artemisia AQ


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Mystery 'Tree'

Posted: 26/02/2012 at 22:09

It certainly seems like Cornus mas, unusual and attractive in a garden. There is a youngish one -about 15 years old-  in my garden (I like indigenous plants) and it is usually smothered in golden blossom come late February, making a grand show, much nicer than Forsythia. This year I will have to wait a little longer as we have had very cold weather with metres of snow so the blossom is a little late in coming out. And, yes, it produces fruit: small bright scarlet cornels, oval in shape, that are very tart if eaten unripe. You have to wait for the cornels to turn almost dark red before they are ready to eat. I don't know about pollinators, perhaps there are wild ones about in the surrounding countryside . In this country - Italy-  it is a very rustic woodland shrub or small tree growing to about 800/1,000m asl. If you remember to leave some berries on the plant blackbirds and other friends will be pleased with you at the end of autumn.  Artemisia AQ

mb.willetts@hotmail.co.uk

Posted: 26/02/2012 at 21:42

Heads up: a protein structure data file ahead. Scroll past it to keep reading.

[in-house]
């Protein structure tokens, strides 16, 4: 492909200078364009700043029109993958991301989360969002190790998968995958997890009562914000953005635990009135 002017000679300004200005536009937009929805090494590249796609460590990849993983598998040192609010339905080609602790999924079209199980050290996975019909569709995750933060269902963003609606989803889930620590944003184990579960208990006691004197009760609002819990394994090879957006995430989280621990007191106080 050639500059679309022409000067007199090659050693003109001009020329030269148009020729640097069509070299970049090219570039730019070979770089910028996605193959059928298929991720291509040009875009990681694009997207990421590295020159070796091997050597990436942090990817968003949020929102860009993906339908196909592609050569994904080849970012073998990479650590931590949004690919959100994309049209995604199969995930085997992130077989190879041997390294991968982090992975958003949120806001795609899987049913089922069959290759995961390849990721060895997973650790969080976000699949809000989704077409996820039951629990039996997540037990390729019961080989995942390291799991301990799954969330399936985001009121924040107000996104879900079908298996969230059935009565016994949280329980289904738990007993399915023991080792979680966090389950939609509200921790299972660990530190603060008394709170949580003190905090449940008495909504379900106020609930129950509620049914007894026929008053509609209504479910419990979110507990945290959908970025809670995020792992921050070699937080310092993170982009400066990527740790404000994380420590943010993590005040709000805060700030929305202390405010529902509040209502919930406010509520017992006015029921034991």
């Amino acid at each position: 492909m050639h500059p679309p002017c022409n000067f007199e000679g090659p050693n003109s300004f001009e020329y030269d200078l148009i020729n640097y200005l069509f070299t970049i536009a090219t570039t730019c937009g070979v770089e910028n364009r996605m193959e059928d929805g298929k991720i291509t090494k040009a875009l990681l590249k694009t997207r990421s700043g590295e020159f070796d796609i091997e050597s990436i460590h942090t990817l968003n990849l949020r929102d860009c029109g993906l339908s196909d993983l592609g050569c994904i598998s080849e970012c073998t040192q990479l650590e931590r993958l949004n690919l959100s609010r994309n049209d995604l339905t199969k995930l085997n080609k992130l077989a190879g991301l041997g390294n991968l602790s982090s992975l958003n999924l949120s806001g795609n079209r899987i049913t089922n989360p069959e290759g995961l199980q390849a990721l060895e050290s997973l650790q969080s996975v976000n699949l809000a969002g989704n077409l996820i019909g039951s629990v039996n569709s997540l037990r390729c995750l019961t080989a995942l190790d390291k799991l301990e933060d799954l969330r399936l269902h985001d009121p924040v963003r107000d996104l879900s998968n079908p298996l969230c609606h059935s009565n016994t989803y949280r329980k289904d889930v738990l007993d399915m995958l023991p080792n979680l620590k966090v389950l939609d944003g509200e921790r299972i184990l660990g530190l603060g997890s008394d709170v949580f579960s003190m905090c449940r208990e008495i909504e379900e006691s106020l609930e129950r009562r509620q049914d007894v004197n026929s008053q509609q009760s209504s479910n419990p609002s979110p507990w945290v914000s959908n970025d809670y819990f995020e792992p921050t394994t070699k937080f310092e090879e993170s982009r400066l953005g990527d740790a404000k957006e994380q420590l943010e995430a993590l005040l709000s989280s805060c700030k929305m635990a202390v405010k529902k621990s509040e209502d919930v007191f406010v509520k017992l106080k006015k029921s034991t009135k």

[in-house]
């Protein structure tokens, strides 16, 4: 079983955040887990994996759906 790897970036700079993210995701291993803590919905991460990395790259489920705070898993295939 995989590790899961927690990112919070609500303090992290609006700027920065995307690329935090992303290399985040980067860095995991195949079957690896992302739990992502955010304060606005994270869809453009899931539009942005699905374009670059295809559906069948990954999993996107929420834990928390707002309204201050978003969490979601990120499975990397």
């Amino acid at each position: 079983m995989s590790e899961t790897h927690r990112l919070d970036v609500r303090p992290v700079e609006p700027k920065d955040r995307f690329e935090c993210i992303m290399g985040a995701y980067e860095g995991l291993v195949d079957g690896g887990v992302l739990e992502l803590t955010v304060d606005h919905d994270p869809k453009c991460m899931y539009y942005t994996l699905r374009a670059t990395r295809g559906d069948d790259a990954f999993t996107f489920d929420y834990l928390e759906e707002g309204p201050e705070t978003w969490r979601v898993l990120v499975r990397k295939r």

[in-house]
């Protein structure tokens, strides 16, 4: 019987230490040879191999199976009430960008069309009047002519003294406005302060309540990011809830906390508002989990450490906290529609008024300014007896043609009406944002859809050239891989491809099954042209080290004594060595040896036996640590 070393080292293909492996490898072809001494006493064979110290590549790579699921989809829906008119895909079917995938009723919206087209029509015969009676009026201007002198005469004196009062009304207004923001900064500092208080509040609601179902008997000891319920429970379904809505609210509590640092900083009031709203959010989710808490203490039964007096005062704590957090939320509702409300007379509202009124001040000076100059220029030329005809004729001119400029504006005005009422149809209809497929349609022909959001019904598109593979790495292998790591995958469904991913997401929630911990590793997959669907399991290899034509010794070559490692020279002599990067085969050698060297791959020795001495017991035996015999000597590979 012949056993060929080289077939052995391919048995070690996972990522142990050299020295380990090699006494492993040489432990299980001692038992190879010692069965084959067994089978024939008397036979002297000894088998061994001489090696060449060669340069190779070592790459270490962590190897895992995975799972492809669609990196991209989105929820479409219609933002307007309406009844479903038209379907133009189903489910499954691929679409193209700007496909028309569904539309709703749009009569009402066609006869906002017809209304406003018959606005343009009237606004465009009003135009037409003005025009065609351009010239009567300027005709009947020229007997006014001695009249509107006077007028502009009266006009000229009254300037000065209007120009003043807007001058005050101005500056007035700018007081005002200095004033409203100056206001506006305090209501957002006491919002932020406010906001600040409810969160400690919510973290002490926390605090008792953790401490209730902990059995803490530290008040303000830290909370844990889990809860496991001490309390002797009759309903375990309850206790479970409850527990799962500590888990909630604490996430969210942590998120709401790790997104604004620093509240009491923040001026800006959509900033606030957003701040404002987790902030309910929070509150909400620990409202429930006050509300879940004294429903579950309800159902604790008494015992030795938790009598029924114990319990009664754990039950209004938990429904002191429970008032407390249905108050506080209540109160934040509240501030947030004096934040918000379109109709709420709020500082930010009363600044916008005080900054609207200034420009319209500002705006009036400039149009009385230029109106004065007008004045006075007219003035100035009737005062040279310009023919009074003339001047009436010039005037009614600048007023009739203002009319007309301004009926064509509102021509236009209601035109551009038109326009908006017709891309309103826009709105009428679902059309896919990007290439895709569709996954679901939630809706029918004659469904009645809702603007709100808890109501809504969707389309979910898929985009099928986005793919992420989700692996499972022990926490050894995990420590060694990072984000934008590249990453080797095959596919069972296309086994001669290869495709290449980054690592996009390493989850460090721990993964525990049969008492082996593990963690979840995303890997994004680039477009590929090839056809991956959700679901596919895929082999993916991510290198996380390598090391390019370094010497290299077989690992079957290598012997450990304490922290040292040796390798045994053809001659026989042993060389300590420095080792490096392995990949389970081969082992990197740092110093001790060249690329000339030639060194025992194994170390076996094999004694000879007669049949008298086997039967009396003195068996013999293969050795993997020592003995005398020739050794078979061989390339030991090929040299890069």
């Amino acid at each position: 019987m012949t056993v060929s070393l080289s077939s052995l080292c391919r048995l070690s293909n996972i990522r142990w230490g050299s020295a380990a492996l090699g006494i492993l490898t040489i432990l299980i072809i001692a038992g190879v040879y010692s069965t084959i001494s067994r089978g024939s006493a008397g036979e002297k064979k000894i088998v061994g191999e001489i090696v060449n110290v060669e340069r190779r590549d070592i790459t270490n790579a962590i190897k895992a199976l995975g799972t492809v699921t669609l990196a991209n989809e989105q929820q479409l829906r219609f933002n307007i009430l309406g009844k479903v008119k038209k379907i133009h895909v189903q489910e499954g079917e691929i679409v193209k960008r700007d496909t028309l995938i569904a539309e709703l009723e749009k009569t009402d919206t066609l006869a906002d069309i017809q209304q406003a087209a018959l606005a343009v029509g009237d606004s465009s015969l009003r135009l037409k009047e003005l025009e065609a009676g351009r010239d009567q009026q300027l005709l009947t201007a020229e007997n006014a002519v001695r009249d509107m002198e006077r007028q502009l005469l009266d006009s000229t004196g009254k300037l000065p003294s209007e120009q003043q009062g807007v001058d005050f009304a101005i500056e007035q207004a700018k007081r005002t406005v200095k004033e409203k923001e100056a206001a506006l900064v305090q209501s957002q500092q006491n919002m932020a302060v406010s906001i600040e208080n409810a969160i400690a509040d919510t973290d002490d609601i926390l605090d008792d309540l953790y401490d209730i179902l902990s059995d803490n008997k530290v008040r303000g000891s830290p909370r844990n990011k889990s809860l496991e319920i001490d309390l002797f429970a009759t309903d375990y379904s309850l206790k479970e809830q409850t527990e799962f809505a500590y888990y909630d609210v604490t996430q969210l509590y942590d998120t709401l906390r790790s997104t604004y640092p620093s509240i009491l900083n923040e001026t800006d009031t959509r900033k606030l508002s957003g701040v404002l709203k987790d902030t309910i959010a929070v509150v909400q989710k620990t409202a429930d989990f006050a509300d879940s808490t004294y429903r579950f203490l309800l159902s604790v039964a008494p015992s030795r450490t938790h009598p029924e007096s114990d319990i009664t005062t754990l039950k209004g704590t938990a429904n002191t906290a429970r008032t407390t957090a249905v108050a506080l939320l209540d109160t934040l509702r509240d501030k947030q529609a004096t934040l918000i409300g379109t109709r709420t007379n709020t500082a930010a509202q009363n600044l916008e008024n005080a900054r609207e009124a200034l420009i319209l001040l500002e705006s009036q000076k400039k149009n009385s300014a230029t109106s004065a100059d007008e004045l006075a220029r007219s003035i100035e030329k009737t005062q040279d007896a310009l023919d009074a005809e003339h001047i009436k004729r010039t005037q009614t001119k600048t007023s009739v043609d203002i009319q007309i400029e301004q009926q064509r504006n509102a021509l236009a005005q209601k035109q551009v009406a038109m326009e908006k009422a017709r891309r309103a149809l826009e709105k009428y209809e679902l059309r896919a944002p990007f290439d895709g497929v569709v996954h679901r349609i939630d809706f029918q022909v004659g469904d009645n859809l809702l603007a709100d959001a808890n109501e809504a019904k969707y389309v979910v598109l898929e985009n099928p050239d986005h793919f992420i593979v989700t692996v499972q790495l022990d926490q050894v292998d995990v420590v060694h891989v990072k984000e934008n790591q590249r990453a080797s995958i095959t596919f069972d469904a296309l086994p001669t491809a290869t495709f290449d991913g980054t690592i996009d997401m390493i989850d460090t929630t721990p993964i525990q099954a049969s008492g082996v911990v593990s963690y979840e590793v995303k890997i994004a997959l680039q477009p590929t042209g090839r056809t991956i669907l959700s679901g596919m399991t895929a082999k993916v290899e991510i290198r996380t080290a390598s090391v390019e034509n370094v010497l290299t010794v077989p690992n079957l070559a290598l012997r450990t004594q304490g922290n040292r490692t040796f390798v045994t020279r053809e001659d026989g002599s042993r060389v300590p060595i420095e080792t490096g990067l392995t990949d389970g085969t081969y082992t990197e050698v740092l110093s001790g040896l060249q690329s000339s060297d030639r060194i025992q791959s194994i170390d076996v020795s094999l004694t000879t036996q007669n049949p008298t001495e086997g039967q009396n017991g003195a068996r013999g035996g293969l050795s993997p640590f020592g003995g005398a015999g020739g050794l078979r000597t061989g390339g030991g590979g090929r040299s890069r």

We live in Italy and we have had these on the lawn for the past two years or so. A nice new healthy lawn, too. We have discovered that they are a peculiar tye of organism  halfway between  slime and  mushrooms. They are often called "slime mold" and are quite disgusting to look at. Those we possess are bright emerald green in colour, and form jelly-like excrescences that sometimes spread out and sometimes "grow" into quite large bubble or pod-like forms. They seem to like a damp, warm situation under trees, if for instance  the grass gets waterlogged for a few days in summer when temperatures are high. They "die" if the climate is too hot and dry, but promptly reappear  when suitable humidity levels are reached again. We gather that they have different ways of transmission or reproduction, by means of spores or mycelia. So far we have found that the only way to remove them is to wait until they dry out and then we remove the whole patch, bit of underlying lawn included. This does make a patchy lawn in places, with bits of resown grass under new topsoil here and there, but as we don't  want to hurt the wildlife visiting the garden it seems to be the only way. I hope this helps. Artemisia AQ 

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